Hidden Fortress is what inspired Lucas to have Star Wars be told from the droids (C-3PO and R2-D2, and perhaps BB-8) point of view. I haven’t watch The Force Awakens enough times to make a good judgement on this idea. Hidden Fortress has the magnificent Toshiro Mifune and it is one of Akira Kurosawa’s films so those are enough reasons to see the movie. It’s a classic film and there really isn’t much to knock it for, sure you’ve got to do a bit of reading but that’s about it.
This week the readings come from the prophet Amos 6:1,4-7; Psalm 146; Paul’s first letter to Timothy 6:11-16; and Luke’s Gospel 16:19-31.
We begin with a strange passage where Amos says that the Lord berates Zion for its complacency. This message could be the exact same today as most people only care about themselves and how they can make things best for them we still are lacking this compassion thing and it is an important thing to have. Paul reminds us that we should be living a virtuous life. In the Gospel we have another parable the Rich man and Lazarus. Now, this isn’t the same Lazarus with Mary and Martha as sisters but a beggar named Lazarus. Lazarus sat covered with sores outside the gate of the rich man’s house, the rich man ate to his heart content and wore the best purple money could buy while Lazarus sat outside hoping for table scraps from the rich man while dogs licked his sores. They both died Lazarus was taken to the bosom of Abraham while the rich man went to the netherworld. The rich man pleads to Father Abraham for help but since the rich man gave no help to Lazarus in life, the same would be done for him. The man then asks if someone could go and tell his brothers about this. Abraham say “They have Moses and the Prophets. Let them listen to them.”
This is important we have the Bible the Books of Moses and the Prophets along with a bunch of stuff written by saints from all ages to guide our way through life. This relates back to the first reading we need to care about more then just ourselves but for the whole human family. I mean just look at the state of things currently we have people complaining about immigrants and refugees as well as the general inequality between people of color and white people along with men and women. We need to all work together to make things better and it shouldn’t take someone to rise from the dead to tell us this. This is the focus of the Year of Mercy declared by Pope Francis, this is still going on right now. Let us all try and act with compassion and justice to everyone that we meet in our lives over the rest of this Jubilee Year.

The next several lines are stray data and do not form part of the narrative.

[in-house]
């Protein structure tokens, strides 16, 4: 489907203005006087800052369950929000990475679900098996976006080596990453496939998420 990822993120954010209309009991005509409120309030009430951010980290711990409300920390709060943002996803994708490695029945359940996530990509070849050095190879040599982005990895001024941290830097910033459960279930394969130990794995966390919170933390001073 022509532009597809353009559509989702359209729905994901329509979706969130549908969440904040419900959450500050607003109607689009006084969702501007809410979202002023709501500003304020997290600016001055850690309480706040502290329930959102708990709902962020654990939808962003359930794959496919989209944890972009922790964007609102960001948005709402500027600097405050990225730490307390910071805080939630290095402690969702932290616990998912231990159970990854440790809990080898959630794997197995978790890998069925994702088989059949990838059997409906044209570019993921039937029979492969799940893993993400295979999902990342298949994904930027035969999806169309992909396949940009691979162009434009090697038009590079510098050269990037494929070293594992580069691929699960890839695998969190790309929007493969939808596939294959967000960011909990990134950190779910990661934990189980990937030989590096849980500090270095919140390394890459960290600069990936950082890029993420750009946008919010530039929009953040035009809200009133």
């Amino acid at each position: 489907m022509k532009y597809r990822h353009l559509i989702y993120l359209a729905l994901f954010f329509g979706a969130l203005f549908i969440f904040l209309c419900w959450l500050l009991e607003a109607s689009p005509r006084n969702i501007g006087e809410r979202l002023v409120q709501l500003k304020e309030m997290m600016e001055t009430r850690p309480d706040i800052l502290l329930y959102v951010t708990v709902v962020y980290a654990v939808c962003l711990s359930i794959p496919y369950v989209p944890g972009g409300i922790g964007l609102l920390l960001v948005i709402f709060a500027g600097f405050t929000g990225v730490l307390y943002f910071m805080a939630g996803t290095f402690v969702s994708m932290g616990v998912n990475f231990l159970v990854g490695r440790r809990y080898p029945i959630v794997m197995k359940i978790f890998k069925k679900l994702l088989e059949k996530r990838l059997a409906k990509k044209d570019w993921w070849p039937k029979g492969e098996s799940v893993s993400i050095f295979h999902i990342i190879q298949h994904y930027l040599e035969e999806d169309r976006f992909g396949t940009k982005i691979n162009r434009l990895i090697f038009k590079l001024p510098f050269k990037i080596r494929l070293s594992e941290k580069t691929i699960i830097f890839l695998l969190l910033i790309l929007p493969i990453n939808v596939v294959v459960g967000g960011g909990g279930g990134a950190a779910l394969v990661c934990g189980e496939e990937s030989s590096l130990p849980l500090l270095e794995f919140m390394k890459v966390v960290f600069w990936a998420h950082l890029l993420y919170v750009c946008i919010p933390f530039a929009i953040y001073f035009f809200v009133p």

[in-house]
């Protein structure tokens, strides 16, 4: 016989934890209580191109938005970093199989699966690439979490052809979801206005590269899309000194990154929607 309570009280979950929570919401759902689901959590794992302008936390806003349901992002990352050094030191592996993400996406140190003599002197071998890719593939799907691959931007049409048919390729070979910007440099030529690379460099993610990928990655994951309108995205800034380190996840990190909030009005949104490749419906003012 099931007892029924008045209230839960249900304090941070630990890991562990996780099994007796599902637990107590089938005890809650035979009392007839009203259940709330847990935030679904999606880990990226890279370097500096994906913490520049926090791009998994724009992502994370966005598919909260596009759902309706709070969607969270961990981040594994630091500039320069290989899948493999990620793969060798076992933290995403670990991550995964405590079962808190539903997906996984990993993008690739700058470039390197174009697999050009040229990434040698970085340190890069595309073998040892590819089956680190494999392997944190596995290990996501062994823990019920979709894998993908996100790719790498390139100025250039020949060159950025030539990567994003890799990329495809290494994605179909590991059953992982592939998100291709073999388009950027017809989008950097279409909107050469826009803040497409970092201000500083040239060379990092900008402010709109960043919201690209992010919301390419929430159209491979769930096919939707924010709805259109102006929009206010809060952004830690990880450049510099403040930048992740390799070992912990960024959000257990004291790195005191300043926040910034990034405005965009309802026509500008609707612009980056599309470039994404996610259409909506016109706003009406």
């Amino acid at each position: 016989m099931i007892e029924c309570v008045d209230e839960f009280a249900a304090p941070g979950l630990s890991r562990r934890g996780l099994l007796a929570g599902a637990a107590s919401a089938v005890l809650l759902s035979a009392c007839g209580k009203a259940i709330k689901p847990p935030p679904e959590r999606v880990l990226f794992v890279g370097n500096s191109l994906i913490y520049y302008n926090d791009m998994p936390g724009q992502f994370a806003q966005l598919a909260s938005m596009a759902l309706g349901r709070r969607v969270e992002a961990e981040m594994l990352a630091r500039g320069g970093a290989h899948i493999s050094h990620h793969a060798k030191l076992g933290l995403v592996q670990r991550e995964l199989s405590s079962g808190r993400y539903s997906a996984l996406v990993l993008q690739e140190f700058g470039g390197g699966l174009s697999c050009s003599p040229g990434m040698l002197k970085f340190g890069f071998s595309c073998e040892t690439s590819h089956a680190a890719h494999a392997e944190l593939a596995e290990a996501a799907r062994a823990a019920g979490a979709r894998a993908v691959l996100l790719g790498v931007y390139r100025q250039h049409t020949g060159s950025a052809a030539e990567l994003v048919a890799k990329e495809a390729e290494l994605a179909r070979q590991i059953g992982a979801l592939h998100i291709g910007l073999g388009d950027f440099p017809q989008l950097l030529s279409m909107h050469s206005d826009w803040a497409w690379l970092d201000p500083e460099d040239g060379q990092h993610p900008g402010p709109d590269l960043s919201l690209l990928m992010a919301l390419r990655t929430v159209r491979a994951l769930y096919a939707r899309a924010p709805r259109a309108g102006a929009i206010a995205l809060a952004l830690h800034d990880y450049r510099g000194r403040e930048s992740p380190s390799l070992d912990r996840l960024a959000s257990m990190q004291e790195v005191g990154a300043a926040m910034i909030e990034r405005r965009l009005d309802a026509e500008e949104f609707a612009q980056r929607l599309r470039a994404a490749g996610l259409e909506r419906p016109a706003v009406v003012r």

Friendship Day: This is a classic observance made up by Hallmark to sell card during their low season, it was intended that on August 2 people would send each other cards. However this was not to happen as consumers saw through the gimmick and by the 1940s the observance was over in the United States. Yet the day wasn’t over quite yet as it spread to Europe and then on to Asia where is became a huge thing. With the rise of social media like Facebook and the like Friendship Day has been revived. The United Nations heard of this and in 2011 they declared that 30 July as International Friendship Day. I hope we all can do something special with our friends this upcoming Friendship Day.
Pantaleon (c. 275-305)
Pantaleon mean all compassionate and is one of the Fourteen holy helpers in the West where he is patron for physicians, and against cancer & tuberculosis; and one of the Holy Unmercenaries in the East. This is a unique saint as although there is evidence to suggest that Pantaleon existed some think that the stories associated with him are completely legendary. Some of these stories are a bit crazy, he was a the Emperor’s doctor and eventually turned to his faith since Jesus was the greatest healer. For revealing his faith to the emperor by healing a paralytic but this made the emperor condemn him to die for use of magic. This is the best part according to the hagiographies is the description of his death, he was first burned with torches but Christ appeared as his friend Hermolaus who healed the burns. Since this didn’t work a molten bath was prepared and Jesus stepped into the the bath with Pantaleon and the lead became cold and the fire went out. Then Pantaleon was thrown into the sea with a great stone unfortunately the stone floated. Next he was bound to a wheel but the ropes snapped and the wheel broke. Finally they tried to just behead him, but the sword bent, and the executioners were converted to Christianity. Pantaleon then implored Heaven to forgive them, and It wasn’t until he desired to die that it was possible to behead him, upon which there issued forth blood and a white liquid like milk.